Based on the literature examined, I believe that the conceptual focus of encountering reflective journals in academic settings may be shifted from conquering the level of assessment (Issa et al 2012) to the level of individualized self-exploration in particular cultural situations in line with personal linguocultural meaning making (Andrew 2011), but still keeping them in the dialogical format (Johansen 2005; Spinthourakis 2007; Watson 2010).

Analyzing sophistication levels in writing reflective journals

As previously stated, there are five levels of sophistication to analyze the depth of reflexivity in writing (Bain at al 1999) by means of discourse and logical analyses. Hence, some studies (Genc 2010; Greiman & Covington 2007; Issa et al 2012; Ussher & Chalmers 2011; Watson 2010) inspect the sophistication level in reflective journal writing that symbolizes the extent of students' rigorous self-engagement. For instance, Ussher & Chalmers (2011) claim that 19 (out of 50) reflective entries hardly represent the lower levels (2 or 3) performed in a narrative or descriptive manner. However, the other researchers established the reverse empirical results of using reflective journals. Consequently, critical reflective writing (Level 5) fosters their conscious understanding of teaching and personal beliefs (Genc 2010), their cognitive activities to be correlated with teaching practices (Greiman & Covington 2007, Issa et al 2012; Watson 2010) in order to become meaningfully self-engaged during their educational journeys. Consequently, the purpose of implementing this tool into teaching extensively depends on teachers' agenda. If the purpose is to critically reflect on learning/literacy/cultural practices for sake of changing language and instructional policies, the instructors should focus on increasing the level of sophistication in writing reflective journals (Greiman & Covington 2007; Issa et al 2012; Ussher & Chalmers 2011; Watson 2010). However, if the purpose is to provide (in my case, EFL) learners with opportunities to inquiry personal ethnocentric stances in light of international educational experiences, then scholars should not feel obligated to increase the level of sophistication, rather than create a fruitful trustful atmosphere for students' self-inquiry (Andrew 2011; Genc 2010), as well as to discover new perspectives on the same phenomena (see Byram 1997) (Andrew 2011) in reflecting journaling.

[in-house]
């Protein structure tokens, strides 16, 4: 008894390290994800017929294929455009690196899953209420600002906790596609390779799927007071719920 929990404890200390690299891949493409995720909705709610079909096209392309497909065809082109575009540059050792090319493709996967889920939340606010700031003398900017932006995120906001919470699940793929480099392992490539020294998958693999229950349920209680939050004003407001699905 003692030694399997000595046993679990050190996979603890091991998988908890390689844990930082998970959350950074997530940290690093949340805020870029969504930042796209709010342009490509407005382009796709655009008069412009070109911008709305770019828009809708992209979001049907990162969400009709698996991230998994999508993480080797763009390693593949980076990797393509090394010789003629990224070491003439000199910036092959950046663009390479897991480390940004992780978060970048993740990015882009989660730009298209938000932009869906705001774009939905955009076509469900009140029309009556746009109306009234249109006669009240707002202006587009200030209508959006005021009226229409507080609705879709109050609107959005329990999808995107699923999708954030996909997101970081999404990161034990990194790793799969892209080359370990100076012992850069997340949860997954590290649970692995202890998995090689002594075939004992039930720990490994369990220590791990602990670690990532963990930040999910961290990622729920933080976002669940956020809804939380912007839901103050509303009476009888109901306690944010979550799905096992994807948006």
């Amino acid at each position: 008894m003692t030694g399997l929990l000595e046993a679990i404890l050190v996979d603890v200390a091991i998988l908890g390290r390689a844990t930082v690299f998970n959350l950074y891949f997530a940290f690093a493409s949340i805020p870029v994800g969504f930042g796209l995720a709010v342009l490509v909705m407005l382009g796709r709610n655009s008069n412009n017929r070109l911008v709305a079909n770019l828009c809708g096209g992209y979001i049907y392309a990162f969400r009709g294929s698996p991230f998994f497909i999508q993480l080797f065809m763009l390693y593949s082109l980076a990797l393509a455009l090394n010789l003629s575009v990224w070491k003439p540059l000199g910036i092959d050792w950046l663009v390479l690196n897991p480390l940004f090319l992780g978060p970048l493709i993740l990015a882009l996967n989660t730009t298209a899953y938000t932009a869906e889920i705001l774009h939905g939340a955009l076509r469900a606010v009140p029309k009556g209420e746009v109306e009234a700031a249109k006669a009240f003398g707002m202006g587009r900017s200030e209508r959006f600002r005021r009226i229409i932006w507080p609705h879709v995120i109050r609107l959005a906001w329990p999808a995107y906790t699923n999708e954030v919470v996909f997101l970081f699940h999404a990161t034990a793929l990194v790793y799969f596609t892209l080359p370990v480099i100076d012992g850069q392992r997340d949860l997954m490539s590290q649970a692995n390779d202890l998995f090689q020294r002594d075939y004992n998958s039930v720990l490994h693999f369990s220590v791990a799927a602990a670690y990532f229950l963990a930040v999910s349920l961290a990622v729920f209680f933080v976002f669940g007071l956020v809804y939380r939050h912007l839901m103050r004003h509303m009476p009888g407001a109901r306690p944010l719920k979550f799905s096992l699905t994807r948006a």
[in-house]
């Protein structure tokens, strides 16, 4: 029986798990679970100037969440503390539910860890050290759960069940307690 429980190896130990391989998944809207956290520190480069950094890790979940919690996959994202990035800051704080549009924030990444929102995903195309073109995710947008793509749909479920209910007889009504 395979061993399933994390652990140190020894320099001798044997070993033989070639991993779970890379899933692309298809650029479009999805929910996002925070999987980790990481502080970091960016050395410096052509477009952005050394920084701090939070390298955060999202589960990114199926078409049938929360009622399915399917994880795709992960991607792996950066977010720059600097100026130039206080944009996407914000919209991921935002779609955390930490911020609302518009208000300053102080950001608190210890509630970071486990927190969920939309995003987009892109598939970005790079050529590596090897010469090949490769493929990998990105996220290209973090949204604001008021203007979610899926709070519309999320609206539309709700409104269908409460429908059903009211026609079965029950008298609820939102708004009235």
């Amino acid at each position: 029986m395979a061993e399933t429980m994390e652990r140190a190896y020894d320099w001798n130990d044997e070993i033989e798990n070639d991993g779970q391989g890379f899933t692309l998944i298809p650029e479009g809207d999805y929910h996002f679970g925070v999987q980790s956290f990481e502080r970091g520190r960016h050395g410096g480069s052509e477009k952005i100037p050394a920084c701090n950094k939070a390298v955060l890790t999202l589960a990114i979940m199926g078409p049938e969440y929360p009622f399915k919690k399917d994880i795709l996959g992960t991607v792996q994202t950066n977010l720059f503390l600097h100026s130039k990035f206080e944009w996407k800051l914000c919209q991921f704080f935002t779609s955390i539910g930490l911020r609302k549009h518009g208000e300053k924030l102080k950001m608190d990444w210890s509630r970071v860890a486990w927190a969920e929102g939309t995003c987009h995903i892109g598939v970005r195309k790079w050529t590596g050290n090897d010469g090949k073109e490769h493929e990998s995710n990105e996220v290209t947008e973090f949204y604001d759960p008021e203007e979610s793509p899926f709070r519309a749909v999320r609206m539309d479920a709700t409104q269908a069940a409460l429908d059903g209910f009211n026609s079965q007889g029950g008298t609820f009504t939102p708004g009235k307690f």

Applying specific skills for reflective journaling

In order to maximize the benefits, academicians (Andrew 2011; Genc 2010; Greiman & Covington 2007; Issa et al 2012; Ussher & Chalmers, 2011) employ complex cognitive (analyzing, synthesizing, and evaluating) and affective (relating and internalizing) skills for reflective writing for mediating the process of meaningful self-inquiry. From an academic perspective, reflective journaling reinforces critical thinking, integrating and formulating skills (Genc 2010; Greiman & Covington 2007; Issa et al 2012; Watson 2010) to reevaluate mental frames of reference on a more sophisticated level. For instance, Issa et al (2012) demonstrates how postgraduate students managed to synthesize multipurpose research activities through reflective writing (p. 245). By virtue of reflective journaling the students in Watson's (2010) were able to conceptualize the expository method on various stages ("It [reflective journaling] forces me to look beyond what I think I know"; "Reading my journal entry paints a picture of how I see the method in relation to what it is"; "Journaling forces me to take responsibility for my learning" (p. 17)). Moreover, based on the empirical evidence, the participants emphasized that reflective journals facilitate applying new knowledge, and improving academic writing skills.